Sen. Ted Cruz, the Texas tea party firebrand whose status in polls, particularly in Iowa, has been rising as national security becomes a greater concern for U.S. voters, seized the top slot in a new poll of likely GOP caucusgoers in the Hawkeye State.
In the poll, by Monmouth University, Cruz was the favorite of 24 percent of respondents, a 14-point jump over the last poll the college released, in October, that had the senator at 10 percent. That had him in third place, tied with Sen. Marco Rubio, of Florida, and behind retired neurosurgeon Ben Carson, who was in first place, and real estate mogul Donald Trump, who was in the second spot.
Rubio himself saw an impressive gain. He got 17 percent in the new poll, placing him in second place, a statistical tie with Trump, who got 19 percent. Carson’s support plunged to 13 percent from the 32 percent he had in October.
But several presidential candidates are showing concern about Cruz’s growing momentum, and are focusing attack ads on him. It is the first time Cruz has seized the top spot in a critical poll.
Rubio began directly criticizing Cruz in the last few weeks, and Hillary Clinton’s campaign began zeroing in on the senator in earnest this week, picking apart Cruz’s use of a congressional hearing to tear down climate change theories.
The Clinton campaign is now operating on the idea that her biggest threats in the election at this point are Cruz, Rubio and Trump.
The Cruz scenario depicted by the Clinton campaign, Politico reported, is that he would excite the conservative Christian base and add to that group of supporters people who now are behind Trump but for one reason or another would not remain loyal to him.
Political experts have attributed the shift in poll results on GOP candidates in large part to the terrorist attacks in Paris, and how they have made tough talk on foreign policy and fighting the Islamic State highly appealing to would-be voters.
Trump has remained strong in polls even as he has made controversial calls for keeping Muslims from entering the United States, as well as uttered other comments that have been condemned by his own party, including those running against him for the GOP presidential nomination.
Cruz has not gone as far as Trump in his comments on how to respond to the growing boldness and savagery of ISIS, but he has taken a tough stance on how to address terrorism.
“What we need is a commander in chief who stands up and, number one, doesn’t engage in politically correct doublespeak and doesn’t refuse to say the words radical Islamic terrorism as Obama and Hillary and all the Democrats do,” Cruz said in an interview with conservative radio show host Mike Gallagher on Monday.
“Number two, [we need someone] who says we will defeat ISIS, we’re going to carpet bomb them in oblivion, we’re going to arm the Kurds, we’re going to go and find them and hunt them down and kill them.”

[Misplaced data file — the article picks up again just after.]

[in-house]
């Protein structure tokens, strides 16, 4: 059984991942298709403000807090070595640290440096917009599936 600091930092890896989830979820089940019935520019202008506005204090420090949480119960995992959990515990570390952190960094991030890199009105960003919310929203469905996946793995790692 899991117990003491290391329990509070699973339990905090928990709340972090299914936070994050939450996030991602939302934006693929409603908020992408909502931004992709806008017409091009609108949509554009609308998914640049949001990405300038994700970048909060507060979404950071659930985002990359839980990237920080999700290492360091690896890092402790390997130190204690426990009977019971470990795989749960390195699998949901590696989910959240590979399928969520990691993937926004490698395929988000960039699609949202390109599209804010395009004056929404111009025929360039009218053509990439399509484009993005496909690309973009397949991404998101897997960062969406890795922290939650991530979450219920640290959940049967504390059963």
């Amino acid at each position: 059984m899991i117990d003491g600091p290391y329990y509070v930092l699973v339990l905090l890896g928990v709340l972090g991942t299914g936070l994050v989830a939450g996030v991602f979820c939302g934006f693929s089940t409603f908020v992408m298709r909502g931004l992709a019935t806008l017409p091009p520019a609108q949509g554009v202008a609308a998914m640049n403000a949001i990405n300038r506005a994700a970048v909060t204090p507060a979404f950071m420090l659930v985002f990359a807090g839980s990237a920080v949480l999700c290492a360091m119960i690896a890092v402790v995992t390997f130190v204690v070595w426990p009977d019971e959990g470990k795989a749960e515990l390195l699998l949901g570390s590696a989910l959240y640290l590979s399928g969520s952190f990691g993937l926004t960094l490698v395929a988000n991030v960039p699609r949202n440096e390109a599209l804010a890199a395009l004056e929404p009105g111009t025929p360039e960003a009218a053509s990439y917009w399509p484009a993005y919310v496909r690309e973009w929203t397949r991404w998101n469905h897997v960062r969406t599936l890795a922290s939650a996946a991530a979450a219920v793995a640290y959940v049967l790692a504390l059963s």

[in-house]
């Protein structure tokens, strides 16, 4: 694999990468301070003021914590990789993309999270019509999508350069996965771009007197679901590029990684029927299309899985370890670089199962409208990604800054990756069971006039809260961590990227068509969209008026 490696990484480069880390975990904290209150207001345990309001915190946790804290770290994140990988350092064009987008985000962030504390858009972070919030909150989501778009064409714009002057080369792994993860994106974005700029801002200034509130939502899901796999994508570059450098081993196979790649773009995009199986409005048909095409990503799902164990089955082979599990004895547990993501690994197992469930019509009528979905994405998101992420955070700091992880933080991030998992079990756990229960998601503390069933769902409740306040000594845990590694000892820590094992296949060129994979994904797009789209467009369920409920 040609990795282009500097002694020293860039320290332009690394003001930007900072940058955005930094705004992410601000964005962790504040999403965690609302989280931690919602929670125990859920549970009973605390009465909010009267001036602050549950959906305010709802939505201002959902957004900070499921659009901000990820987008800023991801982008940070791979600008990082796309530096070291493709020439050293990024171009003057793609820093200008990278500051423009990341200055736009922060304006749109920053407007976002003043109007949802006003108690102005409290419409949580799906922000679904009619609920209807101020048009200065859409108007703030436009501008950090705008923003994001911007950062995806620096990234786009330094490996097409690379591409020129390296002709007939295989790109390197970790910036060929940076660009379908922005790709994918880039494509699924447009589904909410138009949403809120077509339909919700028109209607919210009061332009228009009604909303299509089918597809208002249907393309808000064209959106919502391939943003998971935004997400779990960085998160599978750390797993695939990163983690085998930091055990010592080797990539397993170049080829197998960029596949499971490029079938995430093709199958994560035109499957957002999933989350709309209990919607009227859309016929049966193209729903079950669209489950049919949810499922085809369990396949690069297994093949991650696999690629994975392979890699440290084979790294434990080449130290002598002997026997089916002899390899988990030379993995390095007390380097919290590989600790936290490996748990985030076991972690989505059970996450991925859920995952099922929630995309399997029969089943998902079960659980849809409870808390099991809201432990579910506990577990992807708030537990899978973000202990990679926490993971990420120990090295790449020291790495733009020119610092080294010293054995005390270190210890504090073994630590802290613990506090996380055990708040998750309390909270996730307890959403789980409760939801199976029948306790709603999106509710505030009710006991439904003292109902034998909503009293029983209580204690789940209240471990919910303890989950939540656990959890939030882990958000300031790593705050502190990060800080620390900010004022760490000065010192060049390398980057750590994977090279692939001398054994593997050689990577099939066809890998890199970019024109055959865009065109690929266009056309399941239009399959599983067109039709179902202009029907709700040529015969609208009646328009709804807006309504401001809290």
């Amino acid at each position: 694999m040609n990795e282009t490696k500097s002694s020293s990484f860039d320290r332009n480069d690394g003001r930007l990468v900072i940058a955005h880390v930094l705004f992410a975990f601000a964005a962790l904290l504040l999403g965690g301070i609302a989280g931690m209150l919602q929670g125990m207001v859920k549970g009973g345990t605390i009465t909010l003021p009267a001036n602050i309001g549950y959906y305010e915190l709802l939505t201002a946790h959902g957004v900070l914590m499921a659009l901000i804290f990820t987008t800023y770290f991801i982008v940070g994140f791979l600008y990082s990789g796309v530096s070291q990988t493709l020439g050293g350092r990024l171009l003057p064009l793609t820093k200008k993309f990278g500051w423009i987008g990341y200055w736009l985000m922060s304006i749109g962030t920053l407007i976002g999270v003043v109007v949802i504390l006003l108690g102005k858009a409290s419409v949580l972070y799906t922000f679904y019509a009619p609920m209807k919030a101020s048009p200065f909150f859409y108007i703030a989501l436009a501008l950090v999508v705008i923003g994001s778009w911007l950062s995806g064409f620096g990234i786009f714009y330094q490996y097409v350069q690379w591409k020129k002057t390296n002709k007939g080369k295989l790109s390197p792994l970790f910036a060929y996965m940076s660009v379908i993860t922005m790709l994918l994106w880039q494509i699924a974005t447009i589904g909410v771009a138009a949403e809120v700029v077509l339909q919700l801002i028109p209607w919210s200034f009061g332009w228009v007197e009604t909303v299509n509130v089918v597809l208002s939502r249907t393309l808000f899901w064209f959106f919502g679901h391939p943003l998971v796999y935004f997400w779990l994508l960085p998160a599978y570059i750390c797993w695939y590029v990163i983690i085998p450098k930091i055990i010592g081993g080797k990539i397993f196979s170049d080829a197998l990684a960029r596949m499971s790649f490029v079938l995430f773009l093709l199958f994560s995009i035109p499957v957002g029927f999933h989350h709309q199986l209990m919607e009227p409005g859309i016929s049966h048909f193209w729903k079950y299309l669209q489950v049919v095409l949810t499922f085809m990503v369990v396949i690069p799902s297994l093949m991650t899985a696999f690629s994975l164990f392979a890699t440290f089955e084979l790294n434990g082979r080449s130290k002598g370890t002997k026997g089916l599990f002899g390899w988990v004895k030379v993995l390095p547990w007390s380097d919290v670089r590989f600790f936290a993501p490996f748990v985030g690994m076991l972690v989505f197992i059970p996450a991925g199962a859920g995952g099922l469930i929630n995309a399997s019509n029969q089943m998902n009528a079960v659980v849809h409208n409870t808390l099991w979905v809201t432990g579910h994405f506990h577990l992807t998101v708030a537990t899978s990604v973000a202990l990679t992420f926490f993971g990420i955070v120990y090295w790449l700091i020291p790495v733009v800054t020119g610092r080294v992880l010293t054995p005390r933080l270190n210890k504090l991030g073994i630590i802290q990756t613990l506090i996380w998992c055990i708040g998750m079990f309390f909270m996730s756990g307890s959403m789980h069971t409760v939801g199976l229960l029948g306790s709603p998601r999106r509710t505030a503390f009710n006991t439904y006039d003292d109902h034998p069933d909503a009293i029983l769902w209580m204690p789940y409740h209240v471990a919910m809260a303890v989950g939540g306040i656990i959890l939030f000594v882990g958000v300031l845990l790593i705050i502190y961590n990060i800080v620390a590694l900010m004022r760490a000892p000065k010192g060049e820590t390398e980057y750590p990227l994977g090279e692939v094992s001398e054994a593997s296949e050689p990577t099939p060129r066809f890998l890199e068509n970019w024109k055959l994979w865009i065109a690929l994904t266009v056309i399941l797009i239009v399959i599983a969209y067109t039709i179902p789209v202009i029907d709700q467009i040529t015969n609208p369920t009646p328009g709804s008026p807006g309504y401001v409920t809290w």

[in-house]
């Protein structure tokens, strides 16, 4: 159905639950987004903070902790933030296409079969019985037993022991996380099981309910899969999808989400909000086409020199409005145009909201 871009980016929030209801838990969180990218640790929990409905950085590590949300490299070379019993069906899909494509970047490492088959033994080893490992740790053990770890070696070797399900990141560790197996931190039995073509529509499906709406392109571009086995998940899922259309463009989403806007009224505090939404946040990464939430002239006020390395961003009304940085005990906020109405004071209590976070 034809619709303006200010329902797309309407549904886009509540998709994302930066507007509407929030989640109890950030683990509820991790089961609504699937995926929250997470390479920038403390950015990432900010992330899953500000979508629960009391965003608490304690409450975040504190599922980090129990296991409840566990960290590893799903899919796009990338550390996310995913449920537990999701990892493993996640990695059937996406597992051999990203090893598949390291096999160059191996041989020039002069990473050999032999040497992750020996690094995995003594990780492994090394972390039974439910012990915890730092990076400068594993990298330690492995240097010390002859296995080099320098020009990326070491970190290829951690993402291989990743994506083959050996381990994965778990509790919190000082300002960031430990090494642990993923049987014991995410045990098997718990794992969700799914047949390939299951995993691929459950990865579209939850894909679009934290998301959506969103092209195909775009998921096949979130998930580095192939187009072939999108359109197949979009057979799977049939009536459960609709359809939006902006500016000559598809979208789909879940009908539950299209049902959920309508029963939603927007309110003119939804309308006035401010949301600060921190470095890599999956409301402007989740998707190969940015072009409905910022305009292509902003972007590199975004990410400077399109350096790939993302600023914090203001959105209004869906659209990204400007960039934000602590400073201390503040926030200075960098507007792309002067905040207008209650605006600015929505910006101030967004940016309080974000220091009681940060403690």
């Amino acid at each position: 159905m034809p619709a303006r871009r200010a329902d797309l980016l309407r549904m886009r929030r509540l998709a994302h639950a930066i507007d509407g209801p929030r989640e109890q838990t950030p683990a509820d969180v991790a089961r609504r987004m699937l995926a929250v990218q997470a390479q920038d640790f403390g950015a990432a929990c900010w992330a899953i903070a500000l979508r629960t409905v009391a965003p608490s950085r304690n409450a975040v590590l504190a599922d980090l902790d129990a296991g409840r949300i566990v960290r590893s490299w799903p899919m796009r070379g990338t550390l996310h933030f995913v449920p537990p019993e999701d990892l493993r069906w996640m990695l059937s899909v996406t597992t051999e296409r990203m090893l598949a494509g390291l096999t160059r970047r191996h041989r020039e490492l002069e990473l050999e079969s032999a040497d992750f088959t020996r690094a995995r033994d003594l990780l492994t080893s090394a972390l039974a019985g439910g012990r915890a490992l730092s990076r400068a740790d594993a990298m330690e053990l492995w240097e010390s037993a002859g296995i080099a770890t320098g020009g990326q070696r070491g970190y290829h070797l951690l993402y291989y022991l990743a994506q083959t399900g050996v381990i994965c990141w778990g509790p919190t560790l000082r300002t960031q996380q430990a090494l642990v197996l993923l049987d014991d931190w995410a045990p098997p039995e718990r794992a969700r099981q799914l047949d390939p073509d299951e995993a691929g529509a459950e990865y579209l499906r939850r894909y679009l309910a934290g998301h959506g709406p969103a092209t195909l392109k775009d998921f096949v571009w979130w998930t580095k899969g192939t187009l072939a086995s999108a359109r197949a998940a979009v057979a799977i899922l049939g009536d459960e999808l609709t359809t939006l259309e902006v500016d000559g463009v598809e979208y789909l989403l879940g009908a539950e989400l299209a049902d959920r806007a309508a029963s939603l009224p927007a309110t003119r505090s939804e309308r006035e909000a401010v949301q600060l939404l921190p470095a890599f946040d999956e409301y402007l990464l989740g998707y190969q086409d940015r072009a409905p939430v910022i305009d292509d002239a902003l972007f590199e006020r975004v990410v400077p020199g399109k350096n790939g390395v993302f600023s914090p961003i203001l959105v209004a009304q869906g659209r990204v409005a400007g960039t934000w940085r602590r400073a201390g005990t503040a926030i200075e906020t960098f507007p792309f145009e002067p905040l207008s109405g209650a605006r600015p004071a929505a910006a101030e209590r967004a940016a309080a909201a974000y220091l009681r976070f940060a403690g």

Cruz also got a boost among Iowans from their congressman, Steve King, a deeply conservative Republican who often makes headlines with his strict views on undocumented immigrants and support for tightened border enforcement.
“This marks the first time Ted Cruz has held a lead in any of the crucial early states. As Ben Carson’s stock has fallen, Cruz has been able to corral most of those voters,” said Patrick Murray, director of the independent Monmouth University Polling Institute in West Long Branch, NJ. “Congressman King’s endorsement may not be the primary reason for this swing, but it certainly put a stamp on the Cruz surge in Iowa.”
In an interview with Fox News Latino last week, King said that many Iowans have told him that they decided to support Cruz after learning of his endorsement of the senator.
King said some voters told him they had even switched their choice to Cruz because of his support for the Texan.
If some are scratching their heads over Cruz’s success in the new Iowa poll, Clinton friend and operative James Carville is not. He has placed a bet on Cruz on the website PredictIt.com, according to Politico.
“I’ve been on Cruz since Day One,” Politico quoted Carville as saying, adding that the diehard Democrat’s wife, Republican strategist Mary Matalin, hosted a fundraiser for Cruz about a year ago at their home. “I saw the people that were there, people I’d never seen before ... I was fascinated. I saw that these were not typical political people. He’s smart, he has a message and he’s positioned himself just right in this race.”
For his part, King says he hopes that his favorite presidential candidate in this election cycle can sustain his momentum.
King said to Fox News Latino that polls can be roller coasters, and that many people don’t even begin to tune in to the details of a presidential race until after the beginning of the year.
“Statistically, in Iowa, he’s moved to the front of this race,” King said of Cruz. “His biggest challenge is to maintain the momentum for the next two months. It’s a hard place to be – at the top. Strategically, I would have advised ‘Let’s not get there right away, so soon, let’s wait until Christmas.”
But he believes that Cruz can energize the conservative and evangelical base, and get those voters to turn out at the Iowa caucus as well as the general election.